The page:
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Skip to 0 minutes and 1 second So far, I kept saying we are interested in whether imposing more severe punishment can reduce crime, and if so, by how much. But often times, it’s not straightforward what it means by imposing more severe punishment. Part of the problem is that there are different types of punishment. For example, if you break a criminal law in the United States, depending on which law you broke, you may be subject to active sentencing in prison, fines, probation, community service, drug counseling, or some combination of these punishment. So when we say “imposing more severe punishment”, we may refer to a case where we increase the amount of fines and length of community service for individuals who commit minor violations.

Skip to 0 minutes and 47 seconds Or we may refer to a case where we impose the active sentencing in prison, instead of fines and probation on offenders who commit relatively minor offenses. Or we may refer to a case where a criminal who should have been put in prison for 10 years will now be put in prison for 20 years. And the social gains and costs associated with these three policy changes will be all different. The bottom line is that the gains and costs of imposing more severe penalties on criminals will be dependent on the specific contexts of the policy. In any case, incarceration is the primary form of punishment imposed on criminals who commit serious crimes. Incarceration is associated with important social gains and costs.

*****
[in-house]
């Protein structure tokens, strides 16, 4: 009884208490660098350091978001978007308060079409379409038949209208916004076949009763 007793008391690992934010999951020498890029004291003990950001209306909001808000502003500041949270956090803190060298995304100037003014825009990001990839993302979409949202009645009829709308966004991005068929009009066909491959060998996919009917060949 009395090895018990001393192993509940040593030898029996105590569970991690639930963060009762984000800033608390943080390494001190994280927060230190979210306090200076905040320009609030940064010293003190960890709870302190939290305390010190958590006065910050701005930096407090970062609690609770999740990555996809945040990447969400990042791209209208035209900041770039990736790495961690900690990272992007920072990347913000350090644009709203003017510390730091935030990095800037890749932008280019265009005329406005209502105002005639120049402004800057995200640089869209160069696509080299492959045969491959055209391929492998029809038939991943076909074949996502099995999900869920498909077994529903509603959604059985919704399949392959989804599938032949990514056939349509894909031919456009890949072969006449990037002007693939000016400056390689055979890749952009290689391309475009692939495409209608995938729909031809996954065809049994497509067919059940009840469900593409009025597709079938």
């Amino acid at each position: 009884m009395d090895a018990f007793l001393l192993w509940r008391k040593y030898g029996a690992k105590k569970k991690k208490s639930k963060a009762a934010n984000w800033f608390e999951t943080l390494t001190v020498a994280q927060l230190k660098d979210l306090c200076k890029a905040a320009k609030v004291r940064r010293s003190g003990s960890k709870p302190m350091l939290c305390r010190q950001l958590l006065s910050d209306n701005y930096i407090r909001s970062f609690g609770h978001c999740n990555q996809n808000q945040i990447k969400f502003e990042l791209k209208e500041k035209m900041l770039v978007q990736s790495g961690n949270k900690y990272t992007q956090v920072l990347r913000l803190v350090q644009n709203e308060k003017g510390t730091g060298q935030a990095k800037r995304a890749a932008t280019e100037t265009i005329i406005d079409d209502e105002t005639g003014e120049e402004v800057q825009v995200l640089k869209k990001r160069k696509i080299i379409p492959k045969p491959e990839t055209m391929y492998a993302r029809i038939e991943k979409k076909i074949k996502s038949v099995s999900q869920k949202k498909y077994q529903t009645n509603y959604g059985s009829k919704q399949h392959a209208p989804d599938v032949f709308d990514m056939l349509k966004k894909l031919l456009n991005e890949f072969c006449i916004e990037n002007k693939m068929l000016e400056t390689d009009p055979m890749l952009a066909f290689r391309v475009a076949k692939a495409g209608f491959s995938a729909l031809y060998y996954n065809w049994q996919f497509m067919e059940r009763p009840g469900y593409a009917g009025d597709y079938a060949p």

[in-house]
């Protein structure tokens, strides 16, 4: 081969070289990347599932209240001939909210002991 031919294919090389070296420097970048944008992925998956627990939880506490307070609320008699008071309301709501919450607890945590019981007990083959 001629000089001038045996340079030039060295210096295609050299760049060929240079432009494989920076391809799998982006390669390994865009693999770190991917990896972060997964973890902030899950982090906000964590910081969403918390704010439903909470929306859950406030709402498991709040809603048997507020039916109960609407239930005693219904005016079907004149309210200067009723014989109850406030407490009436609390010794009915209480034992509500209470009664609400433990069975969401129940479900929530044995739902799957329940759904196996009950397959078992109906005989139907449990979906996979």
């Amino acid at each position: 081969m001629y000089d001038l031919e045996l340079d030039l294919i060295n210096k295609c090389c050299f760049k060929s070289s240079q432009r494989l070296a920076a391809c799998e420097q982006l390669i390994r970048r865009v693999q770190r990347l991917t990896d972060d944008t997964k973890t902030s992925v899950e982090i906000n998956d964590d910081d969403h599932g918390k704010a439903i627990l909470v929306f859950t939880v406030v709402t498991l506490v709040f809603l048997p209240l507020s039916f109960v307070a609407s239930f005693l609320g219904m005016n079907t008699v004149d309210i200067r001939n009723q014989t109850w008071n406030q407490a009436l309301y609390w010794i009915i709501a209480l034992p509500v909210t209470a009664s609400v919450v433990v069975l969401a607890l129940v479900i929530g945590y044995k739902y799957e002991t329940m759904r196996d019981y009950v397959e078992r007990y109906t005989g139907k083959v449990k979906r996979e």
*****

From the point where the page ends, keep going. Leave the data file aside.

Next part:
Skip to 1 minute and 38 seconds Let’s talk about the gains first. First and foremost, putting criminals behind bars makes it impossible for them to commit new crimes at least when they are in prison. Second, imposing severe punishment on such criminals may discourage other potential criminals from committing the same crime. Economists are very much interested in understanding and quantifying these two effects, by which more severe punishment can improve public safety. On the other hand, we also know incarceration has its costs as well. The direct cost of incarceration of course includes the cost of building and maintaining prison facilities, hiring prison staffs, and providing inmates with basic necessities, job training, and education. But there are other, more indirect costs of incarceration as well.

Skip to 2 minutes and 32 seconds Inmates may lose their work skills when they are in prison, so that when they are released, they may have a low chance of finding a job. Their interaction with other inmates may help them build criminal skills and connections, increasing their chances of recidivism. Lastly, when a criminal is locked up, his family members may incur heavy emotional, psychological, and economic losses. All these losses should be taken into account when comparing the costs and gains of incarceration.

Punishment severity and crime

Consider the following examples of real-life “get-tough-sentencing” policy reforms:

1) imposing jail terms for reckless driving instead of fines

2) imposing an automatic prison sentence for a major parole violation

3) mandatory 25-year-to-life prison sentences for offenders with multiple serious criminal convictions.

Do you think these reforms would be effective in reducing crime? Can you think of other examples of tougher sentencing reforms?

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Economics of Crime

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